Wednesday, October 29, 2014

On making hell on earth

Recently, I was challenged again about why I speak so frequently of ecological degradation when people are going to heaven or hell. On reflection, I could have given a number of answers.

I could have said that Christ is Lord of all of life and so all of life is worth talking about. I could have pointed out that it would not be odd to find a doctor spending a lot of their time talking about health, or a lawyer spending a lot of their time talking about legal matters, so why find it odd to hear an ecological ethicist talking frequently about ecological ethics? I could have said that the dichotomy between evangelism and loving our neighbours is ultimately a false one that misunderstands the gospel as a cerebral message requiring assent and assumes a zero-sum game in a context where things are far more complementary. I could have illustrated the previous point from my own experience, where after having spent many years employed as an evangelist and evangelism trainer for at least part of my job, I find myself today having more gospel conversations flowing naturally from my activities related to ecological ethics than I think I've ever had before. I could have pointed to the numerous places in Scripture where verbal witness and practical love are assumed to go hand in hand.

But instead, I went with this:

In the final judgement, God will destroy the destroyers of the earth. Those who knowingly and wilfully persist in harming their neighbour are living in ongoing rebellion against their Creator, whom they disrespect by participating in de-creation. Those who steal from future generations and cause little ones to stumble are denying the gospel of grace and the power of the resurrection. Those who seek to uphold the power of the powerful in their oppressive ways face a God who will humble them. Those who cause suffering through their own foolishness should expect no reward for it. Those who are found to have burned all their oil when the master returns will be cast out. Those who fail to adorn the gospel in lives of kindness place barriers in the path of future evangelists. Those who pretend they are not dust, co-creatures with all life that received God's original blessing deny their humanity. Those who dissolve the bonds of life re-crucify the one in whom all things hold together.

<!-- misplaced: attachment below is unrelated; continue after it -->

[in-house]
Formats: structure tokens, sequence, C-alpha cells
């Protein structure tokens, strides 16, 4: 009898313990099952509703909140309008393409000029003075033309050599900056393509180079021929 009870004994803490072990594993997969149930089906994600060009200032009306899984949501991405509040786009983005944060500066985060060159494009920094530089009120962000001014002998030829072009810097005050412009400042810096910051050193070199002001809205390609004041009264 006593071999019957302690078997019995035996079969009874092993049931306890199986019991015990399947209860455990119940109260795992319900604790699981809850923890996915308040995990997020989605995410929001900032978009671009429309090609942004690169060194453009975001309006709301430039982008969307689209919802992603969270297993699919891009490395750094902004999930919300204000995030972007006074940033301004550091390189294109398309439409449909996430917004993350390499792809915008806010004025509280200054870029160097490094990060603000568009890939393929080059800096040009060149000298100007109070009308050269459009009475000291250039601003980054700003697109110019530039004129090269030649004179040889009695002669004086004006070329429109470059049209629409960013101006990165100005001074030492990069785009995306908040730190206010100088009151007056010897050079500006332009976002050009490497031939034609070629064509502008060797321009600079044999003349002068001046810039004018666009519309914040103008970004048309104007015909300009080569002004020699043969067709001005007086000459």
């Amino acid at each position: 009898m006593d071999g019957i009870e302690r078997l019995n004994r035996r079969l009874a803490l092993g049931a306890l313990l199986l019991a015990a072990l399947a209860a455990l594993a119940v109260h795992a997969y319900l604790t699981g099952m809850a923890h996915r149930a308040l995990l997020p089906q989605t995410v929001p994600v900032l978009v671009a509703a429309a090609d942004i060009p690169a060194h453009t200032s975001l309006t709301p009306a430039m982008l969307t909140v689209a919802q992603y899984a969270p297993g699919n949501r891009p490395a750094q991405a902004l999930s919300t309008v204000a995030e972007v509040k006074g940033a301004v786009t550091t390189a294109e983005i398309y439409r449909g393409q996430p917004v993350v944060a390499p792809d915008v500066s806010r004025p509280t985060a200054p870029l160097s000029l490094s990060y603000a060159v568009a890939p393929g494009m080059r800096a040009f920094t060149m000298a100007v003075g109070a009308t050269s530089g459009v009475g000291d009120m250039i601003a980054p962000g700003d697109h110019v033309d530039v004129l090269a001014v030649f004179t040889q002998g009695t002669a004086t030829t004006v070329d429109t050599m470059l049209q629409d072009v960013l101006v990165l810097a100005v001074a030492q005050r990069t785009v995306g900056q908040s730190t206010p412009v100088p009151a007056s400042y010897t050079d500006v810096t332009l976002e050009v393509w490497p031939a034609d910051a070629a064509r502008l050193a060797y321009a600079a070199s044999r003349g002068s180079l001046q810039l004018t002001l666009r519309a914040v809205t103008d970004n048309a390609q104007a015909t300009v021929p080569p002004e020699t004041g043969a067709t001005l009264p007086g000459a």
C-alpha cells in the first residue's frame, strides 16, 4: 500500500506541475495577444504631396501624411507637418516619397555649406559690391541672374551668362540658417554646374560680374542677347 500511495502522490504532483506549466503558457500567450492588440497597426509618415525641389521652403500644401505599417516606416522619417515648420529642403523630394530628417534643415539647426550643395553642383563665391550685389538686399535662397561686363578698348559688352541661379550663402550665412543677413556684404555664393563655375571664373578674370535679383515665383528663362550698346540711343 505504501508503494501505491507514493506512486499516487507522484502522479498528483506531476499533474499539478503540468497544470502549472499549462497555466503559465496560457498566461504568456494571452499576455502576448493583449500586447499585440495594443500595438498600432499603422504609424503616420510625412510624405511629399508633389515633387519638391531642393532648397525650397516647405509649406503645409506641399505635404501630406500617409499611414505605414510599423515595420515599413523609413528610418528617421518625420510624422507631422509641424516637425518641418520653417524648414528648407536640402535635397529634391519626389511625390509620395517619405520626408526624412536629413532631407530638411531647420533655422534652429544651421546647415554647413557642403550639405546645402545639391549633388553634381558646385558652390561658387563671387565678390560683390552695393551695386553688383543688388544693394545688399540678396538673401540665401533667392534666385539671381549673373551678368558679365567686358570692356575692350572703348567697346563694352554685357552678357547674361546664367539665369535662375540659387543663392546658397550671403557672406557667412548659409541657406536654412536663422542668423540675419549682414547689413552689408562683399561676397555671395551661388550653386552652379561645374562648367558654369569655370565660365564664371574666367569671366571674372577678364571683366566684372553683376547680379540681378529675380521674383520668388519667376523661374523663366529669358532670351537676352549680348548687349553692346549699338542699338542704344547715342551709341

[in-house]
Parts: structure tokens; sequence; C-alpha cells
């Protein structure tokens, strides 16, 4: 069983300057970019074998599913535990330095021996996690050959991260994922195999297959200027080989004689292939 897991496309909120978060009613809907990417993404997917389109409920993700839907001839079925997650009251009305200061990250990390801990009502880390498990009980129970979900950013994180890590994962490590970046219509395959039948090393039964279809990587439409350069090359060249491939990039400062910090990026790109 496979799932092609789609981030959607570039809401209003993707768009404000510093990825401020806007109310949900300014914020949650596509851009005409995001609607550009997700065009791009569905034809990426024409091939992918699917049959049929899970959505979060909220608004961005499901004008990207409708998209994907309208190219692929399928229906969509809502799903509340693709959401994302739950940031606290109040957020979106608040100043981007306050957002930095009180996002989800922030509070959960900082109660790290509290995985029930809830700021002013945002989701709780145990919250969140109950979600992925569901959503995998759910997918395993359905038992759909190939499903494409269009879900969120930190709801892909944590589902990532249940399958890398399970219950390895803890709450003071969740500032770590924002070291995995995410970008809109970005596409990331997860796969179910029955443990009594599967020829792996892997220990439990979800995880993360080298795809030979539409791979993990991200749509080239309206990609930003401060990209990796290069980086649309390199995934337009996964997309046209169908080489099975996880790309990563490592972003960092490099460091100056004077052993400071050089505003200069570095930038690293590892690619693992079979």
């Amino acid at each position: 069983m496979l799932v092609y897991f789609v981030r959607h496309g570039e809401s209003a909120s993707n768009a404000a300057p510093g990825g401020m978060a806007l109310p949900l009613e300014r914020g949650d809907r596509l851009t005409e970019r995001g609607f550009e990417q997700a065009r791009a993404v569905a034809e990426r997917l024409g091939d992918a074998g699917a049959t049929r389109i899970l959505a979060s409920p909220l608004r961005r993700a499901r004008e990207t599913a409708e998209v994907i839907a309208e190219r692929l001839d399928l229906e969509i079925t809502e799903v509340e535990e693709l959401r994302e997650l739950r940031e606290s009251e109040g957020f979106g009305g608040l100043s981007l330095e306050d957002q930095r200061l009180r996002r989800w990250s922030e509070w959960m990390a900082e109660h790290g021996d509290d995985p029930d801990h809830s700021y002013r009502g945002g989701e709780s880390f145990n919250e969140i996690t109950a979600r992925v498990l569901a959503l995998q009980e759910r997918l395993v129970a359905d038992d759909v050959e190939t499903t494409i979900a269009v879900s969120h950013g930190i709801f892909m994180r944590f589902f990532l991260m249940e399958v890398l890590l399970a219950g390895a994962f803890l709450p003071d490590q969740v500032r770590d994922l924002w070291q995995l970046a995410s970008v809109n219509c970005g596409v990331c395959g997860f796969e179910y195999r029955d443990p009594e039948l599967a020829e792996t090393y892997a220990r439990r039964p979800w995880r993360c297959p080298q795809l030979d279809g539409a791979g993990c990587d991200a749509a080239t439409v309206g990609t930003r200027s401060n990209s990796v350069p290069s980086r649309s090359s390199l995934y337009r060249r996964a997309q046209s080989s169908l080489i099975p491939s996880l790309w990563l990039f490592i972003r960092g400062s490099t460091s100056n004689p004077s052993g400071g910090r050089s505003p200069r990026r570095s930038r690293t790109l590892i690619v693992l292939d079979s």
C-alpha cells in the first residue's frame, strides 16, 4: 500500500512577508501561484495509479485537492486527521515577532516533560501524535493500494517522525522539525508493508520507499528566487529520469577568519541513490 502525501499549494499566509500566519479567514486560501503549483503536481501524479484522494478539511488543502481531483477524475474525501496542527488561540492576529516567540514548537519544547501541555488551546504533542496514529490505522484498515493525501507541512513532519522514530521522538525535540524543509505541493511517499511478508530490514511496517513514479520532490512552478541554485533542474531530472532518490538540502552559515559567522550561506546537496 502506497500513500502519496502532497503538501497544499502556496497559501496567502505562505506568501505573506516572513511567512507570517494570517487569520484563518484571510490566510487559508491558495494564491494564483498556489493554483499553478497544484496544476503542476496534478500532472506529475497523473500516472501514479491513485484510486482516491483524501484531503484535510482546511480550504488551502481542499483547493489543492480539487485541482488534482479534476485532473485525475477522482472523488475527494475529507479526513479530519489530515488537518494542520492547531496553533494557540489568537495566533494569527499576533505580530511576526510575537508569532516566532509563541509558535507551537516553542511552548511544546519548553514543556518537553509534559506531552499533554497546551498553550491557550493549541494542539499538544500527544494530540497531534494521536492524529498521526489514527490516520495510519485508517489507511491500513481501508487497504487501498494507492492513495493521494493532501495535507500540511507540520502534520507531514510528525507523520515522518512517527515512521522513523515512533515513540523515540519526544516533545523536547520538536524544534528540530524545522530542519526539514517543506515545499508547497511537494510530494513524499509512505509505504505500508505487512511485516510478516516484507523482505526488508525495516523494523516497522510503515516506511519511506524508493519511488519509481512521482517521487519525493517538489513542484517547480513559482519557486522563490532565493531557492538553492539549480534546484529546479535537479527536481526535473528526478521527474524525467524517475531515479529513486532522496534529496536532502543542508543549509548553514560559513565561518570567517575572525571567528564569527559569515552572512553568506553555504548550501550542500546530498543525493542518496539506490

I believe in life before death.

And in the resurrection of the body.

Therefore, matter matters.